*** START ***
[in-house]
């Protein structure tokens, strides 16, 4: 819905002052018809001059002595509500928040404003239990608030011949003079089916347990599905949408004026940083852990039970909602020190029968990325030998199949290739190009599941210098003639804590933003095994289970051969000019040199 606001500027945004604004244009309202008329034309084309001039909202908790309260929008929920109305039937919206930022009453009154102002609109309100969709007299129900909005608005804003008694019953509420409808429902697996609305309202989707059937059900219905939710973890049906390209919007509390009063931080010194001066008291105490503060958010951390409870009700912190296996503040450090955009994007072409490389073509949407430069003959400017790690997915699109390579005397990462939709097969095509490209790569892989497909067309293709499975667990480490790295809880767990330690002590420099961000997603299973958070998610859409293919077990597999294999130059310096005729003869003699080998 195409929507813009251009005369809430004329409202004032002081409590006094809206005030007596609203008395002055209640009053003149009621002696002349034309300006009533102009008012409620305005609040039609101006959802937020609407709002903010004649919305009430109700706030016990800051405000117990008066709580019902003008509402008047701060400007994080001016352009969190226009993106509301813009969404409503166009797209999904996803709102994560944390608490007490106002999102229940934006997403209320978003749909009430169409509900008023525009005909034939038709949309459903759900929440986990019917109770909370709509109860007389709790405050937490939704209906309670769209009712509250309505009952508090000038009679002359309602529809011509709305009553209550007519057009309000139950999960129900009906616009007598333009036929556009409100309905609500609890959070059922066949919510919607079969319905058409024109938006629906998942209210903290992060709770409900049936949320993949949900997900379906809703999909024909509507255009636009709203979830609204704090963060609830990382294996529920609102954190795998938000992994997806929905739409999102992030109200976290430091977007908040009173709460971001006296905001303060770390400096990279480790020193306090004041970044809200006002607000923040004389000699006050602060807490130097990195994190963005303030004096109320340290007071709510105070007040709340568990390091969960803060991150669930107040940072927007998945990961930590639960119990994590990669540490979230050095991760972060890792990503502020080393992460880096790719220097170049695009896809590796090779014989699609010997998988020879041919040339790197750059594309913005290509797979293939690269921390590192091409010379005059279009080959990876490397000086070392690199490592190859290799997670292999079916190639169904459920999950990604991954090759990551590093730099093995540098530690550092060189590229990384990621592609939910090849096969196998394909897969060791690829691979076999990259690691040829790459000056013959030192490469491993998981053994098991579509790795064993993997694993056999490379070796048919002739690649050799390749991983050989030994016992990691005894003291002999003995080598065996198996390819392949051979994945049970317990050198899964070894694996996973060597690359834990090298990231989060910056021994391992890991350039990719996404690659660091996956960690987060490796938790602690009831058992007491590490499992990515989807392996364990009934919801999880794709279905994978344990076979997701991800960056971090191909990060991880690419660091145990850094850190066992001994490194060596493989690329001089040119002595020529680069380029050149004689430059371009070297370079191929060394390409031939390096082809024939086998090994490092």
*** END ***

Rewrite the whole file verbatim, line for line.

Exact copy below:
[in-house]
């Protein structure tokens, strides 16, 4: 819905002052018809001059002595509500928040404003239990608030011949003079089916347990599905949408004026940083852990039970909602020190029968990325030998199949290739190009599941210098003639804590933003095994289970051969000019040199 606001500027945004604004244009309202008329034309084309001039909202908790309260929008929920109305039937919206930022009453009154102002609109309100969709007299129900909005608005804003008694019953509420409808429902697996609305309202989707059937059900219905939710973890049906390209919007509390009063931080010194001066008291105490503060958010951390409870009700912190296996503040450090955009994007072409490389073509949407430069003959400017790690997915699109390579005397990462939709097969095509490209790569892989497909067309293709499975667990480490790295809880767990330690002590420099961000997603299973958070998610859409293919077990597999294999130059310096005729003869003699080998 195409929507813009251009005369809430004329409202004032002081409590006094809206005030007596609203008395002055209640009053003149009621002696002349034309300006009533102009008012409620305005609040039609101006959802937020609407709002903010004649919305009430109700706030016990800051405000117990008066709580019902003008509402008047701060400007994080001016352009969190226009993106509301813009969404409503166009797209999904996803709102994560944390608490007490106002999102229940934006997403209320978003749909009430169409509900008023525009005909034939038709949309459903759900929440986990019917109770909370709509109860007389709790405050937490939704209906309670769209009712509250309505009952508090000038009679002359309602529809011509709305009553209550007519057009309000139950999960129900009906616009007598333009036929556009409100309905609500609890959070059922066949919510919607079969319905058409024109938006629906998942209210903290992060709770409900049936949320993949949900997900379906809703999909024909509507255009636009709203979830609204704090963060609830990382294996529920609102954190795998938000992994997806929905739409999102992030109200976290430091977007908040009173709460971001006296905001303060770390400096990279480790020193306090004041970044809200006002607000923040004389000699006050602060807490130097990195994190963005303030004096109320340290007071709510105070007040709340568990390091969960803060991150669930107040940072927007998945990961930590639960119990994590990669540490979230050095991760972060890792990503502020080393992460880096790719220097170049695009896809590796090779014989699609010997998988020879041919040339790197750059594309913005290509797979293939690269921390590192091409010379005059279009080959990876490397000086070392690199490592190859290799997670292999079916190639169904459920999950990604991954090759990551590093730099093995540098530690550092060189590229990384990621592609939910090849096969196998394909897969060791690829691979076999990259690691040829790459000056013959030192490469491993998981053994098991579509790795064993993997694993056999490379070796048919002739690649050799390749991983050989030994016992990691005894003291002999003995080598065996198996390819392949051979994945049970317990050198899964070894694996996973060597690359834990090298990231989060910056021994391992890991350039990719996404690659660091996956960690987060490796938790602690009831058992007491590490499992990515989807392996364990009934919801999880794709279905994978344990076979997701991800960056971090191909990060991880690419660091145990850094850190066992001994490194060596493989690329001089040119002595020529680069380029050149004689430059371009070297370079191929060394390409031939390096082809024939086998090994490092």